Anyone out there have favorites, suggestions for me to check out? As I said, inclined to raleigh, but other recs would be good too. I'd guess I'm game to spend anywhere from 200-700 dollars, give or take some if there's a real gem, but of course prefer not to blow full budget.

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1986 Schwinn Passage

I swear sometimes I am worse than a Storm Trooper looking for droids with how easily influenced I am.  I stumbled across the excellent blog  -The Simplicity of Vintage Bicycles a while back and Josh has refurbished some very nice mid 1980's Touring bicycles there and it got me thinking about how nice it would be to come across one to refurb.  This era is considered the Golden age of Touring bicycles and I am not the only one with an interest.  Just trying finding a legendary Miyata 1000 for sale south of $1000 bucks.

1984 Centurion Elite GT
 Not long after this thought popped into my head I started "causally" looking on CL and came across a 1984 Centurion Elite GT.  Oddly the one on CL had the reverse colors of the example above -light body dark head tube- and some issues like; no wheel-set, partially disassembled (the bike was in pieces) and a relatively high price for all that IMHO.  Usually a lack of wheels isn't too big of a deal but mid 80's touring bikes had a 40 spoke rear wheel and those don't grow on trees, and I was also concerned that with a disassembled bike I would find out that some key piece (washer, spring, bolt etc.) was missing when it was too late.  I sent in a low-ball offer, after it had been up for a week, which I had never done before, which only ended up insulting rather than interesting the seller.  Oh well.

1986 Raleigh Alyeska
I even did a bit of Ebay trolling and found a very nice Raleigh Alyeska from that era in my size, but the price, nearly $400, and the color scheme -bordeaux and rose - doesn't do alot for me.   And if I am honest part of the fun is finding a deal and something that makes the heart race a bit and spending 4 bills for something that leaves me a bit Meh doesn't seem wise.

1986 Panasonic Pro Touring 
When looking at the interwebs I also came across the bike packing blog where someone with a similar obsession and alot more money turned the musty slightly rusty Panasonic Pro Touring pictured above into the sweet Rando machine pictured below.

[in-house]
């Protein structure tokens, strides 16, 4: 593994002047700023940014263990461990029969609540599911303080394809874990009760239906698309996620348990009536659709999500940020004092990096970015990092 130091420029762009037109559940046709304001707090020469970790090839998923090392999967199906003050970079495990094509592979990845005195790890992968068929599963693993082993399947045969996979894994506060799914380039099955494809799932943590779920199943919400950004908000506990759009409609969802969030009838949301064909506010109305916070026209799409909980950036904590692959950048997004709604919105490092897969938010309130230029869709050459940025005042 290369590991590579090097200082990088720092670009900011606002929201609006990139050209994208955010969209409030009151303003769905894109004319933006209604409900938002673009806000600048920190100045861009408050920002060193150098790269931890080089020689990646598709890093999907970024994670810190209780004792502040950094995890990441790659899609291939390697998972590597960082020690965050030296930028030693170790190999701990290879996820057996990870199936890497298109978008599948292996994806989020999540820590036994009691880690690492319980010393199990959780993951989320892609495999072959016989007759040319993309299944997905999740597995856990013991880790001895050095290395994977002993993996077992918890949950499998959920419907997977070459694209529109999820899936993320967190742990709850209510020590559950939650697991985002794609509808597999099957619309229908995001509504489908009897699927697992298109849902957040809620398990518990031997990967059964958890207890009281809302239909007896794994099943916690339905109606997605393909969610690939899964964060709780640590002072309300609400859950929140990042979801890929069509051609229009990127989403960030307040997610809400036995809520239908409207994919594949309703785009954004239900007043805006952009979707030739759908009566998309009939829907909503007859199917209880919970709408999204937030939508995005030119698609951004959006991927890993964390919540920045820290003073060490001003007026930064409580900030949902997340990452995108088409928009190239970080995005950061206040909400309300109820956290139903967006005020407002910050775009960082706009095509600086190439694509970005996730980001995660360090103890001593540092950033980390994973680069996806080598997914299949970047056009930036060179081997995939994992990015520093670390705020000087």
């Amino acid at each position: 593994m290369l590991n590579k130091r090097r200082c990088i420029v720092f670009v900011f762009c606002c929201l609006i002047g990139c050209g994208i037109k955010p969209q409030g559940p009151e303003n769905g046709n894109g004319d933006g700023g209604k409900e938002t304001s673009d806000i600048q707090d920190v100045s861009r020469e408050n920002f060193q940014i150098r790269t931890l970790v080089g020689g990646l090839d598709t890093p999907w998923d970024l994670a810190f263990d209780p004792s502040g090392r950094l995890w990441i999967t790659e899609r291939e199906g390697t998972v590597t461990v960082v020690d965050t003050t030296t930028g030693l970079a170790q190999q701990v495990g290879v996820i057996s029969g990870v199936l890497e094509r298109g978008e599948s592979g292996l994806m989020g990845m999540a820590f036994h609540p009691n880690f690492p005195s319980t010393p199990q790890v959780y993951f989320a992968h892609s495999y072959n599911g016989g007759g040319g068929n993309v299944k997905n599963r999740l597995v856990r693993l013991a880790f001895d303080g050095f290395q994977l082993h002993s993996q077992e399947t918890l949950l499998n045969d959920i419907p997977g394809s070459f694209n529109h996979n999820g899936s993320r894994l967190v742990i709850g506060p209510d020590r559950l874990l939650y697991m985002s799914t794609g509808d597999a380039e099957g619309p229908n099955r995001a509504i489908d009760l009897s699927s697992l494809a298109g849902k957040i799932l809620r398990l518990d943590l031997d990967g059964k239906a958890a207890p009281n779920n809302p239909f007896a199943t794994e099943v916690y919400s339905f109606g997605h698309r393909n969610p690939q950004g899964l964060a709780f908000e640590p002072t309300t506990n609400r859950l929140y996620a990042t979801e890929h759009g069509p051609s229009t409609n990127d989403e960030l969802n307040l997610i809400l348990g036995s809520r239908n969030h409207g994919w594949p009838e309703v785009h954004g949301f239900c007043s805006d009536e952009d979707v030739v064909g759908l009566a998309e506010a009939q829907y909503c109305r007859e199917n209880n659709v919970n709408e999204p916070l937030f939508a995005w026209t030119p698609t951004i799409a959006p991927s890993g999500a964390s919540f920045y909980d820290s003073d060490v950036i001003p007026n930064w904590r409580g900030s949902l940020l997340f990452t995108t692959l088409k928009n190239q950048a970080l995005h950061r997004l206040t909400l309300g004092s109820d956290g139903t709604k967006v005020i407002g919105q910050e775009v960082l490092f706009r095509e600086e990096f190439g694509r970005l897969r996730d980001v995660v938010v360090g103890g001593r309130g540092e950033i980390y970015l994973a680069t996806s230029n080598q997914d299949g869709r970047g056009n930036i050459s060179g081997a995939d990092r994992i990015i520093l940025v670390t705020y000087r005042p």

Panasonic reborn
I guess what is truly frustrating about this experience is that I was so close I could taste it, to the point of making an Amazon wish list - yeah I know.  The bike at the top of the page is a 1986 Schwinn Passage, made only in that year and kind of a little brother to the slightly higher zoot Schwinn Voyageur.   I was trolling CL on Sunday morning and without actually looking for Touring bikes I came across a Passage for $80, it was pretty obvious from the listing they didn't really know what they had and in my brief amount of searching I knew this was a deal.
Web shot similar to the CL listing

So I texted at 10 am, crickets, at 5:30 pm I get a text back saying they've been out but their back and still have the bike if I want to see it, but they don't give me an address (really?!), I immediately text back saying yes I can come can they send me the address?....nothing finally at 8:30 pm I text again that I am still interested and I don't work too far from the city listed on the CL post and can I come by after work, can they send me an address and a good time to come by? nothing. The next day the post is removed, I suspect someone called them and offered more than $80 for it.  Sigh.  It is the way these things go sometimes.  I did happen to see another in my area in my size but I can see some changes have been made to it and its more than I really want to pay.   And further looking I do find touring bikes of that correct vintage but they all fall into one of 3 buckets: too small, too big, too expensive.  I realize what I want is something a bit tatty, mostly original and for a reasonable price that I can bring back to life.  

VO Campeur

If I truly wanted to tour I could buy and build up a very nice VO Campeur frame, and maybe I will someday but that's not what this is about.  For that matter my Handsome Devil could be built up as a very capable tourer and in one of its iterations it even sported a Sugino triple crank.  But no, this is about the same chapter- lust for vintage lugged bicycles, different verse- Touring bikes.  Maybe if I stop obsessing one will pop up when I least expect it?  Hmm...wonder whats on CL down in Portland?

Until next time Ride.Smile.Repeat and try not to obsess....


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Touring bike vintage

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How to Choose a Touring Bicycle

And the violent fantasy of the whore scraped the soul precisely in the pussy-butt format: But: But: Oleg was glowing with happiness. Sergei jumped with delight and made plans for the near future. Lenochka liked everything, but her fantasies were in a parallel reality. After dinner, having roused Oleg with everything possible and having seen Sergei off, Lenochka, sweetly massaging his penis and stroking his ass, began to tell a story about how a certain.

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In a few seconds, a finger penetrated me, and I heard the guy moan in my ear. He pushed harder and gently pulled out, then slowly unwrapped me, I heard him tore open the package with a condom, put it on. And pinned me to the wall and slowly began to penetrate me.